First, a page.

How To Effectively Communicate With Someone Who Has Aphasia

Aphasia is a disorder that affects your ability to communicate. Caused by damage to the part of your brain responsible for language, aphasia can bring about trouble with reading, listening, speaking, and writing (via Healthline). People with aphasia often have trouble finding the right words or using words in the correct order, as well as understanding what others are saying, especially if they are speaking quickly, per Healthline. They also may experience difficulty with writing and using numbers (via WebMD).

There are several different subtypes of aphasia, generally falling under two umbrellas: fluent and nonfluent, per WebMD. Those with fluent aphasia tend to have fluidity in their sentences, but what they say may not be coherent or understandable. People with nonfluent aphasia have trouble creating a fluid sentence but may end up getting the general meaning of their thoughts understood. While strokes are the most common cause of aphasia, it can also occur through head trauma, dementia, or a brain tumor, per Healthline.

It is important to note that while aphasia can interrupt someone's ability to communicate, it does not affect their intelligence, per WebMD. To make it easier to communicate with someone who has aphasia, however, there are a few tactics that you can use.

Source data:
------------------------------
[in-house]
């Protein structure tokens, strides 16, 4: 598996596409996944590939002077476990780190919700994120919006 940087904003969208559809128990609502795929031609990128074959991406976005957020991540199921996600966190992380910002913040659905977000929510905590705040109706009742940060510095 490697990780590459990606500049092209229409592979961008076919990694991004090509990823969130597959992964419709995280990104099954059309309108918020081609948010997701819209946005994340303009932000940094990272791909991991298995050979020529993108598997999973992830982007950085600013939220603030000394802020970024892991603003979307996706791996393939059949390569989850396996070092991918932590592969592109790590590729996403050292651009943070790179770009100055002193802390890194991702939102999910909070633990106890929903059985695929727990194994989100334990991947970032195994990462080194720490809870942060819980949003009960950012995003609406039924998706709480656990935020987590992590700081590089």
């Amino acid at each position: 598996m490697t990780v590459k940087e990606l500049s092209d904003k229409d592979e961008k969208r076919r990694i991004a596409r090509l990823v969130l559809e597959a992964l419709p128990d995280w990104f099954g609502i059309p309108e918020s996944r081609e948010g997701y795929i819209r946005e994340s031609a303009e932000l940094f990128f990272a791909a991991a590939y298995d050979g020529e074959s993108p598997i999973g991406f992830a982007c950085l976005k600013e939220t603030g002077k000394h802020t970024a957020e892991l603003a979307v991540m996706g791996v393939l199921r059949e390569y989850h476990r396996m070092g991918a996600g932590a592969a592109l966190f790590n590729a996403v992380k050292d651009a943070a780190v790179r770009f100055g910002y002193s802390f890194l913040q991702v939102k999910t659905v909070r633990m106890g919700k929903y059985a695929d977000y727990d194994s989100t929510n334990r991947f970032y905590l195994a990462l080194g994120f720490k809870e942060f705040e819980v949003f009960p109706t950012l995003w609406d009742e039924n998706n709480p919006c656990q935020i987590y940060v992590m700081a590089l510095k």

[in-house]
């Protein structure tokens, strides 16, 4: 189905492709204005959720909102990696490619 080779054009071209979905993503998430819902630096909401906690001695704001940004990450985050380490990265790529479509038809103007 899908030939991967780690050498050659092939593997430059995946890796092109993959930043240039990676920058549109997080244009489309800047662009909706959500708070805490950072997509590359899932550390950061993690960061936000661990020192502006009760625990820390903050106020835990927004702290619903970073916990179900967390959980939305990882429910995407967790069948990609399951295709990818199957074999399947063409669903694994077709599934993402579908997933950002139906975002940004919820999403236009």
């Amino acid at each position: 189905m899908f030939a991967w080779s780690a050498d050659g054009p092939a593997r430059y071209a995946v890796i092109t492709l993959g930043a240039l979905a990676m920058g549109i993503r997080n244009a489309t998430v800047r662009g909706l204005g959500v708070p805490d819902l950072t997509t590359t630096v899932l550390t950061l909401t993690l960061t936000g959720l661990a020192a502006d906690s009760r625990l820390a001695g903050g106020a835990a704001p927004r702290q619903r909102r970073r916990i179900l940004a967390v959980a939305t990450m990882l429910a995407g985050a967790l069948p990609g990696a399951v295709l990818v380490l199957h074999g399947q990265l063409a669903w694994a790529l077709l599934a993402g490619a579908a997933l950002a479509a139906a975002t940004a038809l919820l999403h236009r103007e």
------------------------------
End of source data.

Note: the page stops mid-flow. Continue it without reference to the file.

Best ways to communicate with someone who has aphasia

Patience, understanding, and respect are key when it comes to communicating with someone who has aphasia. Talking slowly and using short and simple phrases and sentences is helpful, per WebMD. According to the National Aphasia Association (NAA), it's also helpful to talk in a quiet space without a lot of distraction. They also suggest that before you start speaking, make sure you have the full attention of the person and avoid trying to be a mind reader and finish their thoughts for them. It may feel like you're being helpful, but doing so could feel disrespectful to the person you are communicating with. Giving the other person plenty of time to both consider your words and respond can also go a long way not only in effectively communicating with them but in showing respect as well.

Using yes or no lines of questioning and utilizing hand signals or drawings can also be helpful (via WebMD). Finally, keep in mind that this person is not lacking in intelligence in any way, just in their ability to communicate, so be sure to continue to include them in conversations and making decisions in a way that feels compassionate and respectful, per NAA.